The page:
What Are Fish Peppers?
The fish pepper is a medium-hot, small chili pepper cultivar that belongs to Capsicum annuum species. It’s an African-American heirloom variety that dates to the 1800s. The pepper is closely associated with the food and cultural history of African-American communities in Baltimore and regions across the Chesapeake Bay.
The fish pepper got its name as this chili pepper was traditionally used in fish dishes, especially the seafood dishes.
The plant has variegated foliage and the peppercorns ripen from white with green streaks to a dark red color. The uniqueness of the plant is marked by its leaves which range from white to part green and white to fully green. The cream-colored speckles spread across the leaves’ surface make the foliage look beautiful. The plant produces an abundance of bi-colored peppers.
In short, fish peppers are an exotic pepper for their ornamental elegance, medium-hot tasty pepper pods, and their historical importance in Chesapeake.
History And Origin
The fish pepper is said to have originated in the Caribbean. It was then carried to North America and was first documented in the early 1800s along the East Coast.
It’s an heirloom pepper that was passed down through generations. The African-American slaves in the Mid-Atlantic region cultivated this pepper during the 19th century; it was most popular in Baltimore.
Michael Twitty, a well-known culinary historian, ascribes that fish peppers were brought to the Baltimore, Maryland, area by Haitians. Within a short span, this multicolored chile pepper began to pop up in gardens and kitchens, and a favorable market for the pepper was created in the city.
Over the years, this pepper lost its popularity with the massive urbanization that happened across the Mid-Atlantic region. Fish pepper almost came to a stage of extinction but was saved by a painter named Horace Pippin, who traded rare seeds.
Today, fish pepper is making a strong comeback as many specialty chili farms across North America are commercially growing them.
Key Fish Pepper Facts In A Gist
- Capsicum species: Annuum
- Origin: United States (descendent of a Caribbean pepper)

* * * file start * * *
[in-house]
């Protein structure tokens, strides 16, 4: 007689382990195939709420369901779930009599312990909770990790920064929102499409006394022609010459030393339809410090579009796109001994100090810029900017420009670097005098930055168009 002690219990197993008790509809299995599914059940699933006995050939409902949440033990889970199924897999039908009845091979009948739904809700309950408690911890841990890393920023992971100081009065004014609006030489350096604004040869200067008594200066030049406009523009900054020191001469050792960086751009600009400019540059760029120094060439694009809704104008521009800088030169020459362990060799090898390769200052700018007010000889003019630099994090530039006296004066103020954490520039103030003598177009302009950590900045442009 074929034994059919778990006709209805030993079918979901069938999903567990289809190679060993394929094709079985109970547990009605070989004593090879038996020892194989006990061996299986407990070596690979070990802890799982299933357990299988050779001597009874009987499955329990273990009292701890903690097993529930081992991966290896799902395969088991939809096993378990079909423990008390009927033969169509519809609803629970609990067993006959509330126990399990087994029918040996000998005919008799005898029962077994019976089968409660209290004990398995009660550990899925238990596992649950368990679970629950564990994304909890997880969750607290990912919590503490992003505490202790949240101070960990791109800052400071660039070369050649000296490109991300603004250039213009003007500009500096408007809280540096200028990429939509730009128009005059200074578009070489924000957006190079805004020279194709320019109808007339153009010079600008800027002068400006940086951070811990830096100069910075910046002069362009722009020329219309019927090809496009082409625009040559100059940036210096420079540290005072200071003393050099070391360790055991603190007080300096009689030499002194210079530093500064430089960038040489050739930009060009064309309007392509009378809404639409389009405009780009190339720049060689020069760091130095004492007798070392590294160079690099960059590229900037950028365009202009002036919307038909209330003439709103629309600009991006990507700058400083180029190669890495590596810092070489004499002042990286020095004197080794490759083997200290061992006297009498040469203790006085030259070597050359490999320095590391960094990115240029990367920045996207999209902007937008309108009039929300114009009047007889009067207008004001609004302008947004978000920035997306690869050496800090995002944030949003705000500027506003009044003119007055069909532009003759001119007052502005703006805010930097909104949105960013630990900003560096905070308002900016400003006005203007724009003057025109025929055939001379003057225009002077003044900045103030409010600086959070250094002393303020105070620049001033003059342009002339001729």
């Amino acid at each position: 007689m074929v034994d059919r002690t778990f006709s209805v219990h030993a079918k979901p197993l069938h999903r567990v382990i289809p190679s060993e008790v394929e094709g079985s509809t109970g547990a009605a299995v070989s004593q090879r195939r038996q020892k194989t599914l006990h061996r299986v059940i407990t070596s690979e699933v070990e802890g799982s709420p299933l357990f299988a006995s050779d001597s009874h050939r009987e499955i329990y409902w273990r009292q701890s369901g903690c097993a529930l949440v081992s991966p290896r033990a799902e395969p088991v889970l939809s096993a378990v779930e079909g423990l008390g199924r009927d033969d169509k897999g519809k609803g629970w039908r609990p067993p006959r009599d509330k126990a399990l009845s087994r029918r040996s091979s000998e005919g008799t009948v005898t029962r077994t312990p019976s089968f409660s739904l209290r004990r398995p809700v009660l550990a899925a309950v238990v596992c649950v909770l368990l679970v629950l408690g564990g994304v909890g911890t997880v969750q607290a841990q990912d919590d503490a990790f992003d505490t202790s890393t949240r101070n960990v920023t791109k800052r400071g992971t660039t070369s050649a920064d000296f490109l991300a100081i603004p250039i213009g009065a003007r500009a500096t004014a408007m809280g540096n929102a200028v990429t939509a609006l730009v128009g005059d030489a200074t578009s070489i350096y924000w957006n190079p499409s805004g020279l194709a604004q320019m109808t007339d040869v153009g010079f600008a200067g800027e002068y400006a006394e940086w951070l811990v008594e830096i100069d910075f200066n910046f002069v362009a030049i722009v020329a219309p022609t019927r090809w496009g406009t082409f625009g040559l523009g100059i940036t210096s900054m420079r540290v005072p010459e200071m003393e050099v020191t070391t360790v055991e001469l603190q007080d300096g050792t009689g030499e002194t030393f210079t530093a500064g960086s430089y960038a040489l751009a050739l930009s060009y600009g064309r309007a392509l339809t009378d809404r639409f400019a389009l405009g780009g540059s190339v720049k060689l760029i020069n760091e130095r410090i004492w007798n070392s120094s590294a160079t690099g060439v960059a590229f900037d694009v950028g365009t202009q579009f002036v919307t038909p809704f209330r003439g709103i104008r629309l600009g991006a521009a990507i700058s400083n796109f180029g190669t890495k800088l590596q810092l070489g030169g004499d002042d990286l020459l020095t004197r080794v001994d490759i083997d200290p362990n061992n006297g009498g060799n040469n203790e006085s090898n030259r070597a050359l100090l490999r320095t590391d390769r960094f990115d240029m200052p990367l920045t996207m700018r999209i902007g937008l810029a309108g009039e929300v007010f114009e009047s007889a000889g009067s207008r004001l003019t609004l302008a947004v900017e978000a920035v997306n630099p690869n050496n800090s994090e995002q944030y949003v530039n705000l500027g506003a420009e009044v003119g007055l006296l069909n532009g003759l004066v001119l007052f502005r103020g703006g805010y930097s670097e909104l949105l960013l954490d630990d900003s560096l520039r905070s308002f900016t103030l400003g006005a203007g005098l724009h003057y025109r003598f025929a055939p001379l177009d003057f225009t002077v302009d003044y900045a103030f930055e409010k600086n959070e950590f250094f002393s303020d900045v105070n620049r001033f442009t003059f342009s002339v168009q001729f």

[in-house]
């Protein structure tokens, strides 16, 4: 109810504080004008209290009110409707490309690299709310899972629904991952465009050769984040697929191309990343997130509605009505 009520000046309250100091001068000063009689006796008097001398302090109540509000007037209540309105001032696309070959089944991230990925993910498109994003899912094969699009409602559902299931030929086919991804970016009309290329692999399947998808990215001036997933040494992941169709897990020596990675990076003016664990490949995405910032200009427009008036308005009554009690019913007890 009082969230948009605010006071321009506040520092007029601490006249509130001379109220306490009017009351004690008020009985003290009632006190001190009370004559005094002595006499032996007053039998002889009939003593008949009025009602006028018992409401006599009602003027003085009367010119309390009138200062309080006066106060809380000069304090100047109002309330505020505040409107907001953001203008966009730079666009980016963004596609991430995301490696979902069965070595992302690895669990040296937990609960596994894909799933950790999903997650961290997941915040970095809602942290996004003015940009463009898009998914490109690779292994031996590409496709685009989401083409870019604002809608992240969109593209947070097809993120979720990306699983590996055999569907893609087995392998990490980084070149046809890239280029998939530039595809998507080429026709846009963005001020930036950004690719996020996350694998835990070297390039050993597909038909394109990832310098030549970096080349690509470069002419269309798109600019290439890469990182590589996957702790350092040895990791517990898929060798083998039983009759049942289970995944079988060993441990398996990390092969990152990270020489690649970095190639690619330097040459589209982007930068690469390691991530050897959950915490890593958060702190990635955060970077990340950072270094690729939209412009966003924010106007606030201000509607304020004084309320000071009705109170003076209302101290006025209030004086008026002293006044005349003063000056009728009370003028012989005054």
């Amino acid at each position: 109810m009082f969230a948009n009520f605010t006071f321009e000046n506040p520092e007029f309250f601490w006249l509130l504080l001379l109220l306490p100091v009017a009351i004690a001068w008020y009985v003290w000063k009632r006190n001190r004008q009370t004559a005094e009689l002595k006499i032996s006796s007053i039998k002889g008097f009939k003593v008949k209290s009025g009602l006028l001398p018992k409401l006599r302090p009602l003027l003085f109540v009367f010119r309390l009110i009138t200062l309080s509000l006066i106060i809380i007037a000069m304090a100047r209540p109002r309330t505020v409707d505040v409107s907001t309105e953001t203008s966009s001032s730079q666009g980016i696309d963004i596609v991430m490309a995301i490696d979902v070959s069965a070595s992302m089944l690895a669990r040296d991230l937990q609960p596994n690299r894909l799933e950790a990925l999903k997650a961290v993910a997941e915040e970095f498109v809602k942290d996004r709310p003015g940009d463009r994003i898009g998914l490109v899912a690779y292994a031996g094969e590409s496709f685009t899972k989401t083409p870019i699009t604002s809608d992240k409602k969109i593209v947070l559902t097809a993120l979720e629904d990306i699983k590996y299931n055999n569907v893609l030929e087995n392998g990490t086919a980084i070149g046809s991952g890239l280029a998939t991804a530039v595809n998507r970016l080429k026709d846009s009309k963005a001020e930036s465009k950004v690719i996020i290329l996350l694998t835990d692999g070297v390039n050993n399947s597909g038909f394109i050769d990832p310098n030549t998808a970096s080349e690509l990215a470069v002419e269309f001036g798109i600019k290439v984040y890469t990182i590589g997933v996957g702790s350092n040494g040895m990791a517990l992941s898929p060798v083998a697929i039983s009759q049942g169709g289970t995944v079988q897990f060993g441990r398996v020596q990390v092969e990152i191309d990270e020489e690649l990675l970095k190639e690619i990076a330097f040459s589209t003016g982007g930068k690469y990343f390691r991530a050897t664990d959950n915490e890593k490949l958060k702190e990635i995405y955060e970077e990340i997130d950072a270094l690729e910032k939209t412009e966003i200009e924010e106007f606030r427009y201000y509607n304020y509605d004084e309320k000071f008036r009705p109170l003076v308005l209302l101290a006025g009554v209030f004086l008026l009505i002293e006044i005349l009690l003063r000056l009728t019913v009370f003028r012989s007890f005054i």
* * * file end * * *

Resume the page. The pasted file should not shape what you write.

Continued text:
- Heat level: 5,000-30,000 SHU
- Median heat: 17,500 SHU
- Size: 2 to 4 inches long and ½ to 1-inch diameter
- Shape: conical, slightly curved
- Color: multicolored (white, green, orange, brown, red)
- Flavor: fruity, sweet with medium-heat
- Uses: flavoring foods, condiments
- Harvest: 70 to 80 days after transplanting
- Best Substitutes: serrano, jalapeno, chile de Arbol, Manzano, yellow wax pepper
Fish Pepper Scoville
Scoville Heat Units: 5,000-30,000 SHU
The heat level of fish pepper ranges from 5,000 to 30,000 SHU on the Scoville Scale. On average, it can be placed in the middle of heat differences between jalapeno and serrano peppers. Fish pepper said to be a variant of serrano pepper, has almost the same spiciness as the serranos. In comparison to Jalapeno, the hottest fish pepper can be 2 to 7 times hotter, but the mildest one can be equal to the average heat of the jalapeno.
What Do They Look And Taste Like?
You’ll surely love this pepper not only for its flavorful medium heat but also for its ornamental greatness. It’s a unique heritage plant that blends both beauty and enjoyable flavors with a spicy punch.
The foliage is variegated white and green and it goes the same for the unripe fruit. The chili pods are 2-3 inches long and are cone-shaped. The fruits have a beautiful ripening stage; it turns from white with green stripes, to orange with brown stripes, and then bright red. Both the pods and foliage are truly ornamental.
What Are Fish Peppers Used For?
The name of the pepper itself suggests the key use of fish pepper. The unripe fruits of this pepper are popularly used to flavor seafood dishes in the Black catering community of Baltimore till the early 1900s. It was an integral part of many classic dishes that were so well received in the Baltimore region in the late 1800s to mid-1900s.
This pepper is traditionally used in crab and oyster dishes popular in the northeastern United States.
This beautiful-looking chili is very flavorful and exceptionally good for making hot creamy sauces, especially the white sauces used for topping seafood. It’s the white-creamy color of the pepper that made this pepper popular for making white sauces.
How to grow fish peppers?
Growing fish pepper follows the very same process as growing other common varieties of peppers like jalapeno or serrano. They are suitable for planting both in containers and on open fields outdoor. They grow best in sunny, frost-free months of the year.
How long does it take the fish peppers to ripen?
Fish peppers are can be typically harvested in about 70-80 days after transplanting. The plant continues to produce pods well into the late season of autumn.
Where can you buy fish pepper?
Today, fresh fish peppers can be found in most chili farms across the regions in the Chesapeake Bay. Once again, this pepper is gaining popularity, and you’ll find fish pepper heirloom seeds with online seeds sellers.